Friday, July 22, 2011

What makes a quality used car?

Buying a quality used car can be a great decision if you know what to look for in a previously owned vehicle. There are some cars that simply do not hold their value the way some others do. Then again, there are some cars that will last longer than others do as well. Do your homework as you do your search for a good previously owned vehicle. Not all cars are created equally, and even though you will not be paying the new car price, you will want to make sure you have gotten the best your money can buy when buying a quality used car. 

You may be interested in knowing what gives a used vehicle, what is known as “a quality rating”. Several factors must be considered when placing that rating on a previously owned vehicle, so it would be a good idea to educate yourself before you are ready to proceed with buying a quality used car. The biggest factor to take into account, when rating a used car, with a quality rating is just how long a car will retain its value, and you have to know that there are huge differences between the different car brands. Be sure you are armed when you go shopping.

Make sure you are purchasing from an O.M.V.I.C. Registered Dealer. There are two very good reasons for this. Access to consumer protection funds and making sure there is full disclosure in advertising and contracts. OMVIC is The Ontario Motor Vehicle Industry Council that enforces the Motor Vehicle Dealers Act. They are there to protect you and their mandate is to “maintain a fair, safe and informed marketplace in Ontario by protecting the rights of consumers”.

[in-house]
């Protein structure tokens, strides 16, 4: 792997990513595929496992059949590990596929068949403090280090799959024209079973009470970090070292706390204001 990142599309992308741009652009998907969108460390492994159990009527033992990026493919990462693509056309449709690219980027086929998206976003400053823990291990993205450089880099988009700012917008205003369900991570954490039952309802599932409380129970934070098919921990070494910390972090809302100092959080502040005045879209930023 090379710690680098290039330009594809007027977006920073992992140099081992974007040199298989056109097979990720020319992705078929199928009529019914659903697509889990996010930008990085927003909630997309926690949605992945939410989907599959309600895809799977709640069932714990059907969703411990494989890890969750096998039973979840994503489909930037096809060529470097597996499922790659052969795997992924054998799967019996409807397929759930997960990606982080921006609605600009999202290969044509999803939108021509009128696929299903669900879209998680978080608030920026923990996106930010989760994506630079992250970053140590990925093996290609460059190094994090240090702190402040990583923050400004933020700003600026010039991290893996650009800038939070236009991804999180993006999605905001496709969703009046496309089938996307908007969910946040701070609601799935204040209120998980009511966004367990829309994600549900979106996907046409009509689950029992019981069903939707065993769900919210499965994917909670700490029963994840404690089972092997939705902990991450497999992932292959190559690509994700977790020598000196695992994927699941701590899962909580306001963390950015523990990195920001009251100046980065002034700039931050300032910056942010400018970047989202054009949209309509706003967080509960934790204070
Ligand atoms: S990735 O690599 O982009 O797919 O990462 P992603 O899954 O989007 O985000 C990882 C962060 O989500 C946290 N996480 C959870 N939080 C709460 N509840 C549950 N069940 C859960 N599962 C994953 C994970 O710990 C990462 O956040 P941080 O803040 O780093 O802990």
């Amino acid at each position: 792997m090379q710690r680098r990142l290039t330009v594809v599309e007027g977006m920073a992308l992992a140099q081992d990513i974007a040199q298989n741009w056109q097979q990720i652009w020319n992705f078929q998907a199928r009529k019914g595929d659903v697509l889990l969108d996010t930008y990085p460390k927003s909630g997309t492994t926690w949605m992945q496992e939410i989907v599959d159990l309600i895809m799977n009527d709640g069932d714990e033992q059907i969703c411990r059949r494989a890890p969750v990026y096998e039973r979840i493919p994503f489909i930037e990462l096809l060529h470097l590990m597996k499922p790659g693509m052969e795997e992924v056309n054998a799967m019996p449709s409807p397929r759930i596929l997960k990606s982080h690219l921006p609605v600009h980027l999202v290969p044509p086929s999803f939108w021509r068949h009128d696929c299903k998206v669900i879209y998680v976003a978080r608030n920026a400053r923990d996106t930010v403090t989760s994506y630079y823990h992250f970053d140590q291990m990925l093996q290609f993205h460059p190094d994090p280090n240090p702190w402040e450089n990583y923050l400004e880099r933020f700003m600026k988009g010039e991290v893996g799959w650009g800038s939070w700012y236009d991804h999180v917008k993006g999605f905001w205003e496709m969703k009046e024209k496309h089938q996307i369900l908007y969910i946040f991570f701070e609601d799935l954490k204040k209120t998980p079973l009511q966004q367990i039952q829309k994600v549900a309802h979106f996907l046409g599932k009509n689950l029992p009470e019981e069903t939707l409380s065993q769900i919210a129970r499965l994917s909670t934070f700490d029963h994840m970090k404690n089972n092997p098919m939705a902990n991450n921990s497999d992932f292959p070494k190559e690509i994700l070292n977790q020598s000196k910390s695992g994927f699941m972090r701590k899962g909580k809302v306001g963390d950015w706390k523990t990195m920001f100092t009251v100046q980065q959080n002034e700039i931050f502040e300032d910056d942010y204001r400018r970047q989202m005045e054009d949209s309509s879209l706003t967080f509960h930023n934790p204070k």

Check the mileage of the car you look at to see if you think they will last the length of time you need it to. Also check the history before buying any quality used car to see if there are any accidents in its past. Sometimes, even though repairs have been made, many of those repairs are for cosmetic reasons, and some damage may have been missed in the inspections. A previously owned vehicle that has had extensive damage in the past may be one that will have more problems showing up in the future. Many times all you need are the facts to make the right decision.

Wednesday, July 13, 2011

If you're looking to buy a car, you probably want two things.

Value and reliability. Oh sure, a little style doesn't hurt, but you'll probably sacrifice style for good resale value.
If you can have your cake and eat it too, why not.
Consumer Reports is one of the top sites to help you make the right choice. They research their choices thoroughly and back it up with strong data.
Here's a fact you may not be aware of; the average new car loses 47 percent of its value in the first three years. How can you counter that sort of depreciation?
According to Consumer Reports, think used. It's an affordable, intelligent way to get the car you want with all the safety features and added options, without all the drastic drive off the lot depreciation.

When buying used however, there are a few more things to keep in mind.
Do you trust the dealer. Have they been around for a while? And what sort of bumper to bumper warranty do they offer.
 Do your blue book price comparisons. Sometimes a deal that is too good to be true, often is. If the car is priced way below blue book value, there is likely something you've missed. It could be obvious such as above average kilometres. Calculate that the average driver, in normal use, drives about 20-25,000 kilometres a year. If the car is only two years old and has 80,000 kilometres it means the car has likely been part of a fleet of rental cars, or it has put some hard time in.